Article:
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Did Romans really purge their bellies in vomitoria?

Etymology is a great thing, but sometimes are intuitions on word roots are off. Are vomitoria really what we think they are?
Etymology is a great thing, but sometimes are intuitions on word roots are off. Are vomitoria really what we think they are?

Oh, the hallowed Roman vomitorium -- a disgusting symbol of the Romans' wealth and excess. When they discovered that their bellies had become too full to eat another bite, they could simply excuse themselves from the table, visit a nearby vomitorium to purge and then return to the feast. The vomitorium, far from being gross, was common in polite Roman society.

Except that it wasn't. Vomitoria did exist in ancient Rome, but (fortunately) we're all wrong about what they were used for. Turns out, a vomitorium had nothing to do with throwing up. Instead, it was a term used in the fourth century to describe passageways in public buildings that "disgorged" people in or out of a seating area. The Roman Colosseum, for example, had 76 vomitoria that functioned so efficiently a whopping 50,000 people could reach their seats in the stands within 15 minutes.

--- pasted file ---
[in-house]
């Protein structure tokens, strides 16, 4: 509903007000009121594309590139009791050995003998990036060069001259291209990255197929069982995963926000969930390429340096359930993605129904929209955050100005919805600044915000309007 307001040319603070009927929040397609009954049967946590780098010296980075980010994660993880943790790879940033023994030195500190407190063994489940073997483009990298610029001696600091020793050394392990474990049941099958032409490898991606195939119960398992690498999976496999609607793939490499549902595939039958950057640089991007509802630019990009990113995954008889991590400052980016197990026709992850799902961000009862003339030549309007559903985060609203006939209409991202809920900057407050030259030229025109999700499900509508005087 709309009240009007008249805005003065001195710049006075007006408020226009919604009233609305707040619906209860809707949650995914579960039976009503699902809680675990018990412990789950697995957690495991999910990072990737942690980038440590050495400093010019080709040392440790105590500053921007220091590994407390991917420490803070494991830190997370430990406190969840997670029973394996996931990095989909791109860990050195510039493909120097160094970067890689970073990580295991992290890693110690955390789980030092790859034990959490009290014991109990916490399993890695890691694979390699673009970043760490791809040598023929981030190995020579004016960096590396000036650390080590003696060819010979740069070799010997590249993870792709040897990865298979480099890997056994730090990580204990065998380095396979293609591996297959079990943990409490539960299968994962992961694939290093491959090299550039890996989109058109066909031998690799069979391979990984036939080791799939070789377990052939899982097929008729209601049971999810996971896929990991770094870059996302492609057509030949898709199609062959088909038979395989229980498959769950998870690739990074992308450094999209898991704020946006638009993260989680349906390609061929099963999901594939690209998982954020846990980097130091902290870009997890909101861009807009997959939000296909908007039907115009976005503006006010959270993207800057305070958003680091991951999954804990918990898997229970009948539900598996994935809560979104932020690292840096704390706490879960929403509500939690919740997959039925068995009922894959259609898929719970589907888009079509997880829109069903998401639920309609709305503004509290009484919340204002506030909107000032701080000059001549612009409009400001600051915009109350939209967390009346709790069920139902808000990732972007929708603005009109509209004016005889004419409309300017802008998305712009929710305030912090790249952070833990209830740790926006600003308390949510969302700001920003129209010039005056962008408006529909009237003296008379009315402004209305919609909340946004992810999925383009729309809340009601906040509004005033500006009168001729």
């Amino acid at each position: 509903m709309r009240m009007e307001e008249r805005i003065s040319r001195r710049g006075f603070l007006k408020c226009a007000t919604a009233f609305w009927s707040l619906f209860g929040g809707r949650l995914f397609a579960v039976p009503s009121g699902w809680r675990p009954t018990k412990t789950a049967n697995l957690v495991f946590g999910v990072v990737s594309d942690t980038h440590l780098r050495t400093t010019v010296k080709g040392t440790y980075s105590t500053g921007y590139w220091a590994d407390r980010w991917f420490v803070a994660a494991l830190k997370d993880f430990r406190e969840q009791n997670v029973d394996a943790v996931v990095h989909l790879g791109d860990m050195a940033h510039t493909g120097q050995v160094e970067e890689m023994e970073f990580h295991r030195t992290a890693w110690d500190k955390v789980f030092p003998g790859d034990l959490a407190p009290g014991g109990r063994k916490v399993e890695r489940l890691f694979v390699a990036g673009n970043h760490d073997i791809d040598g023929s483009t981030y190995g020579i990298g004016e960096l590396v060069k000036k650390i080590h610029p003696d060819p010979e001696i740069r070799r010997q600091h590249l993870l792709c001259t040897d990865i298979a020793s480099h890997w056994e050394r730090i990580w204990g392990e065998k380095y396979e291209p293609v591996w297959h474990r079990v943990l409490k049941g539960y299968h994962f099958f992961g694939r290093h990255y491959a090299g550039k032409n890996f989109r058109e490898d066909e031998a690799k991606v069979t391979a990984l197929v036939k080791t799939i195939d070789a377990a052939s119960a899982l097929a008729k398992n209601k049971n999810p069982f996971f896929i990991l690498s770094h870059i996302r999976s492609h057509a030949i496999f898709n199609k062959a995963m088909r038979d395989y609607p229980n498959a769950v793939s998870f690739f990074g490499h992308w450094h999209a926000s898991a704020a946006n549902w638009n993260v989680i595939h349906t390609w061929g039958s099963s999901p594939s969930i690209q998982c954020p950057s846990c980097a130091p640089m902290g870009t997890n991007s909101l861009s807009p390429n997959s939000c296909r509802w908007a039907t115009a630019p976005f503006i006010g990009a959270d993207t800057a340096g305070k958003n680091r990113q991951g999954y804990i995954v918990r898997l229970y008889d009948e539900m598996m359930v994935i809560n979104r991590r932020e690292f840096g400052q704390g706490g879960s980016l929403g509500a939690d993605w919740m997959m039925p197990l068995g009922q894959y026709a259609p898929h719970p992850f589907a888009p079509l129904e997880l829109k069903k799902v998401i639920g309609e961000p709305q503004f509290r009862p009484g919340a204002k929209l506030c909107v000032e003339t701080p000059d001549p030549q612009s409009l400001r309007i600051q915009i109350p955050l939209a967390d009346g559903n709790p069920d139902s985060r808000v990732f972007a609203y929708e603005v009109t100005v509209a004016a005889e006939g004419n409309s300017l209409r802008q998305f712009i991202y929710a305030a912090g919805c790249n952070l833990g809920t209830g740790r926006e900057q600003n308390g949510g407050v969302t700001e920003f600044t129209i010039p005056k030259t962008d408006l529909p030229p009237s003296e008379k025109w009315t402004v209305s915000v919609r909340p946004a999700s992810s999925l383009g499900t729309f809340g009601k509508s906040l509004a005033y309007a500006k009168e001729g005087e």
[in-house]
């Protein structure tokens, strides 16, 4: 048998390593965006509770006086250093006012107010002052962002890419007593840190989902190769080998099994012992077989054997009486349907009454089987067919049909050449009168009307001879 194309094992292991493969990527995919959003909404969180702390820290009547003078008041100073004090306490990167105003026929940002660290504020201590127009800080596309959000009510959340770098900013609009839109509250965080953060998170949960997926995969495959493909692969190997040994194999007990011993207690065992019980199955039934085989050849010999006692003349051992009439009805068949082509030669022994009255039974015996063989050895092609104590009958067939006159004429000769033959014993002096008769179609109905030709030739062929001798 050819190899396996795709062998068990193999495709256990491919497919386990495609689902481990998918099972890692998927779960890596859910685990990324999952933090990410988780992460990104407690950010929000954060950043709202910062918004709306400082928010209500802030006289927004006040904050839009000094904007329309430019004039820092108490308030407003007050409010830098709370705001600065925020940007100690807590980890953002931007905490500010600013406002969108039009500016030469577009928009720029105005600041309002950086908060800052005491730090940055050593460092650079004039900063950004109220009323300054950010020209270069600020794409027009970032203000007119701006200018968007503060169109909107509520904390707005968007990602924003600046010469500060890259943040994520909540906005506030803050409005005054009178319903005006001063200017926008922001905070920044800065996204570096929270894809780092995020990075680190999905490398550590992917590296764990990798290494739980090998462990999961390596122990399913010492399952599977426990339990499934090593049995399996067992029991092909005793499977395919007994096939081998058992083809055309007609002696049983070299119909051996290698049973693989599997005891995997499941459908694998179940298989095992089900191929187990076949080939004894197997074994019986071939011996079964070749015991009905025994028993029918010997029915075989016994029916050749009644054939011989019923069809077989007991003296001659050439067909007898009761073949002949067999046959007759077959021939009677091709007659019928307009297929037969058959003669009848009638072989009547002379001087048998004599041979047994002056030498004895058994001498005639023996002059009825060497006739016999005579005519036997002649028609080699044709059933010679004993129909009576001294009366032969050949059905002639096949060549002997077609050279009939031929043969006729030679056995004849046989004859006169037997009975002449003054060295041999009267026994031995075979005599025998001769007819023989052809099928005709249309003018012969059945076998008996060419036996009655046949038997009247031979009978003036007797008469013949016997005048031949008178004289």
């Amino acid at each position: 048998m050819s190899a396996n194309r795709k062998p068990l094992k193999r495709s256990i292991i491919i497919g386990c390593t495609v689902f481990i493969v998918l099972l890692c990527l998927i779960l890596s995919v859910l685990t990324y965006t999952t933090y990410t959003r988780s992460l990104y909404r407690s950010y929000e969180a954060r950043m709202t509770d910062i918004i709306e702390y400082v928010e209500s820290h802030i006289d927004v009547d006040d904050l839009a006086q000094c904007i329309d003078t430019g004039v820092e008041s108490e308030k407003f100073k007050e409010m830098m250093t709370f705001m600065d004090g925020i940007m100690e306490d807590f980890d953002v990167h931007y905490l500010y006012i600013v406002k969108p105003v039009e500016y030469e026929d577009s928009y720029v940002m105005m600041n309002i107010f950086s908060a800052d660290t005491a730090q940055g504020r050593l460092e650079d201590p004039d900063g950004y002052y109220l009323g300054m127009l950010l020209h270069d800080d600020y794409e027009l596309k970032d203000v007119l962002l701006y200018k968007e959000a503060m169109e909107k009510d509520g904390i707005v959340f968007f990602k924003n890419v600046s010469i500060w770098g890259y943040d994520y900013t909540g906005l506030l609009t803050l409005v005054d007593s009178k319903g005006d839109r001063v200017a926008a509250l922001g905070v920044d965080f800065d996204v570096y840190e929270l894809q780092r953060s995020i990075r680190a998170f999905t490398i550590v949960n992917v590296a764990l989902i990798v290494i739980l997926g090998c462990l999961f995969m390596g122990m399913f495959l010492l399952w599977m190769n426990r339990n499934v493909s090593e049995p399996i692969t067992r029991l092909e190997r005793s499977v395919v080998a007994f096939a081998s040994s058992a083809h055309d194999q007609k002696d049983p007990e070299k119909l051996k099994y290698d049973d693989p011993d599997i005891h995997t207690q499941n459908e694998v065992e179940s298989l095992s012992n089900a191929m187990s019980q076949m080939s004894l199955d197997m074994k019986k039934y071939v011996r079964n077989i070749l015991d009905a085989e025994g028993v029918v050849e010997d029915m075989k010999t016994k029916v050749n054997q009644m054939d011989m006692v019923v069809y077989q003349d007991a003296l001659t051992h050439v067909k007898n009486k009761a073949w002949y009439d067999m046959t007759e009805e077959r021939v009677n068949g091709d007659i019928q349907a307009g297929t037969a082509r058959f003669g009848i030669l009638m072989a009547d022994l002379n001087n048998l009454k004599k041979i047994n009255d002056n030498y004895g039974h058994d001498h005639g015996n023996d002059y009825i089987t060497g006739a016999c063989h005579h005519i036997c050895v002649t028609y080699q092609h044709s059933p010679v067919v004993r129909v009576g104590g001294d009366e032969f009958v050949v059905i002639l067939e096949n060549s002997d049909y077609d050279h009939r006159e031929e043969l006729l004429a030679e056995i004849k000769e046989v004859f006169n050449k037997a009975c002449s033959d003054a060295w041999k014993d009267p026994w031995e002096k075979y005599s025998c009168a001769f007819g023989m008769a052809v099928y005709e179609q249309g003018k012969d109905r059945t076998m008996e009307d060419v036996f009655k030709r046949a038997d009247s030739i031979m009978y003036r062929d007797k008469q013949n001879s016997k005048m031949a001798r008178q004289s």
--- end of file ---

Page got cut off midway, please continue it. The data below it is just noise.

So why all the confusion? It may have started in the 1920s when a comic by English writer Aldous Huxley included a brief (and incorrect) mention of the term. Then in 1961, "The City in History" by Lewis Mumford defined a vomitorium as a room where overeaters could throw up. And, since there seemed to be few willing to argue the point, the definition stuck [source: Butler].

But if you think vomitoria are reserved only for Roman lore, think again. In some places, a vomitorium has everything to do with vomiting.

In Vietnam, the vomitorium -- in this case, a sink designed to be puked into -- is a staple in supersized beer clubs popping up all across Ho Chi Minh City. The vomitorium, most often located in a bathroom, is clearly marked with signs illustrating the sink's usage, as well as unmistakable instructions like "game over." In homage to the fictional vomitoria of ancient Rome, at least one club has larger-than-life Roman soldiers plastered to its walls [source: Godfrey].

Similar vomitorium sinks, colloquially known as "puke pans," have been employed for decades in German fraternity houses and beer establishments, as well as other areas throughout Europe [source: Antique-photos].

While the vomitorium isn't a new idea, it's easy to see why there's been so much confusion about its historical purpose. Whether "vomiting" guests out of a stadium or beer out of a fraternity member's stomach, the vomitorium has made its mark on history.

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